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£33,600 a year – that’s YOUR target for a luxury retirement. Here’s what you need to save

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If you want to enjoy your final years, buying nice clothes, running a decent car, enjoying meals out and having holidays abroad, the State Pension isn’t going to be enough. It doesn’t even cover the basics.

“The more you save during your working life, the more enjoyable your retirement will be,” said Becky O’Connor, head of pensions and savings at Interactive Investor.

Many have no idea how much they income they need but the UK Retirement Living Standards aims to help.

It calculates that a single person needs £10,900 a year to meet the “basic” minimum living standard, while a couple needs £16,700.

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That £10,900 figure is £1,561 more than the new State Pension, which pays a maximum £9,339 a year (and many get less).

Those who retired before April 2016 on the old State Pension get just £7,155 a year.

Having your own savings is therefore essential.

To enjoy a “moderate” standard of living in retirement, including occasional meals out and a Netflix subscription, a single person needs £20,800 a year and couples need £36,000.

Those who want a “luxury” retirement need to set their sights even higher, with singles needing £33,600 a year and couples £49,700, according to the research by Loughborough University for the Pensions and Lifetime Savings Association.

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These figures was calculated for 2021 – with inflation set to hit six percent next year a luxury retirement will soon cost even more.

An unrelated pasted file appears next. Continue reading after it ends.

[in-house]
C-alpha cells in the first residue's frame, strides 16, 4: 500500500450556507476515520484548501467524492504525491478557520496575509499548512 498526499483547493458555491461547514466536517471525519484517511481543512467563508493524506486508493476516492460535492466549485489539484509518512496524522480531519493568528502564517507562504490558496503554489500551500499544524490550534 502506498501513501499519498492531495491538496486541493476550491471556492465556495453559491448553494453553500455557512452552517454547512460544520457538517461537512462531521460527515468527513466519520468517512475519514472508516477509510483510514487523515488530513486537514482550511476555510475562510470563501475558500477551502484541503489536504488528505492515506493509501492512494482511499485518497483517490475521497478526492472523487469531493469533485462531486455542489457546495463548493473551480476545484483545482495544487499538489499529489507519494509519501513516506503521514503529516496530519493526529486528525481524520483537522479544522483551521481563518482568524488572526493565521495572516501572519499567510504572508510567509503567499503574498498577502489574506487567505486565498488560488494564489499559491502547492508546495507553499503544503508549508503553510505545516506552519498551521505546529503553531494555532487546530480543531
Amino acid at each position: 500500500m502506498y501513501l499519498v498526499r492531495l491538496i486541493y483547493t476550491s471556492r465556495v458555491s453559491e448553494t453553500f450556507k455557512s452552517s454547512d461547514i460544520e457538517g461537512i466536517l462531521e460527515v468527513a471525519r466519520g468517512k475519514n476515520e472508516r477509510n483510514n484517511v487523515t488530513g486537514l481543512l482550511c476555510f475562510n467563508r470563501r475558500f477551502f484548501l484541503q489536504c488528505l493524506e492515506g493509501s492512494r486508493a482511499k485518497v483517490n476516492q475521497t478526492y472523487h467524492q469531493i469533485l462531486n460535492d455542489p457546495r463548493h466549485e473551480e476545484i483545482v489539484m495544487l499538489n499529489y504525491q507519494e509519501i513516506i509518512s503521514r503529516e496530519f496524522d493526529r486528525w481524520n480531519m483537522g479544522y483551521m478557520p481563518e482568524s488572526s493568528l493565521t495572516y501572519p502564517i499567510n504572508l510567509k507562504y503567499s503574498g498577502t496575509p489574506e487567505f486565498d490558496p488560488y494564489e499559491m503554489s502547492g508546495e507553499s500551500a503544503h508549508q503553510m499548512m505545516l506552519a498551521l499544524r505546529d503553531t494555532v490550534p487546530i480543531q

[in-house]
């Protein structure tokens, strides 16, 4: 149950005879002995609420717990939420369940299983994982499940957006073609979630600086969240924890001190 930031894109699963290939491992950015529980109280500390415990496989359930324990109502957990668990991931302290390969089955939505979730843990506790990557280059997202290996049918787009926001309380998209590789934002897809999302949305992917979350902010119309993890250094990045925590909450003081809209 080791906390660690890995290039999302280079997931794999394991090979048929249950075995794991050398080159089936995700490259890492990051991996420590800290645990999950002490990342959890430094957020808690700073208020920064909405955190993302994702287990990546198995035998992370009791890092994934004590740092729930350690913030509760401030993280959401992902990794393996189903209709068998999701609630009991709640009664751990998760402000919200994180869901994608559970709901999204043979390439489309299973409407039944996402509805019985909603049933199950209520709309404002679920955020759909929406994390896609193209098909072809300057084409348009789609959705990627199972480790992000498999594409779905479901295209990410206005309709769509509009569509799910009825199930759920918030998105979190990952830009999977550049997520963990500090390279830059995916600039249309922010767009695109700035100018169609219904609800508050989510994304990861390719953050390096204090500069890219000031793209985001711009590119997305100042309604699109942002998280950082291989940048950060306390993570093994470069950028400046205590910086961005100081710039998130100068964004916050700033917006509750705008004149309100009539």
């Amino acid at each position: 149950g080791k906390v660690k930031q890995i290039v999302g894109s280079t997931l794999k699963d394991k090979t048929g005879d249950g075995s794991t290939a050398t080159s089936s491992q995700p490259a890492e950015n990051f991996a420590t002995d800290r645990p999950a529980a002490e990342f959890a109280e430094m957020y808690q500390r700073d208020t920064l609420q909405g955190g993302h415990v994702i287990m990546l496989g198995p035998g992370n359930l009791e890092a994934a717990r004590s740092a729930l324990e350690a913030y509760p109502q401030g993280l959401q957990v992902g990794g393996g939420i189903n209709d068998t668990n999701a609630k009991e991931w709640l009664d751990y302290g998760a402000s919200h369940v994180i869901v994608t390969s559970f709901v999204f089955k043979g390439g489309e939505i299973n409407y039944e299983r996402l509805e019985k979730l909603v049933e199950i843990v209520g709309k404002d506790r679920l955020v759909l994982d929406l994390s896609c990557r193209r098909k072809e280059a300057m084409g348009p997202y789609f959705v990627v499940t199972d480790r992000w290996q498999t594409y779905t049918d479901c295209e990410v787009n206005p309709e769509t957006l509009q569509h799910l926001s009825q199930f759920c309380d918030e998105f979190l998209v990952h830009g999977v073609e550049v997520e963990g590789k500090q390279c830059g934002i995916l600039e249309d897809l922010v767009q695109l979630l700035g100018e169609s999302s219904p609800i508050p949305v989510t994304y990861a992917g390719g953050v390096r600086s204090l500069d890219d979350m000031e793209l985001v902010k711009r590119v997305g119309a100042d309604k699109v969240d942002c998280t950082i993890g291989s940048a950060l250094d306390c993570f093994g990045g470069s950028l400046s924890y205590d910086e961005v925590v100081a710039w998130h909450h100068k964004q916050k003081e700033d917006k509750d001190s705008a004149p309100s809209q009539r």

O’Connor said: “Inflation is a disaster for pensioners as it destroys the spending power of your savings.”

Single people who qualify for the maximum new State Pension of £9,339 need to generate a further £24,261 a year to hit that luxury retirement income target.

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Today’s workers need to save all they can to plug the gap. “Even if you fall short, saving something is always better than saving nothing,” O’Connor said.

More than 10 million employees now get a company pension for the first time, through the workplace auto-enrolment scheme.

That will help.

They should save regular sums in personal pensions and tax-free Isas on top of that.

If you do fall short don’t despair – income of £20,800 a year will still buy you a “moderate” retirement income.

To achieve that you will need a pension pot of £286,525 (plus full State Pension).

Younger people should make saving in a pension their number one financial resolution in 2022.

It won’t be easy, though, given all the other challenges we face.

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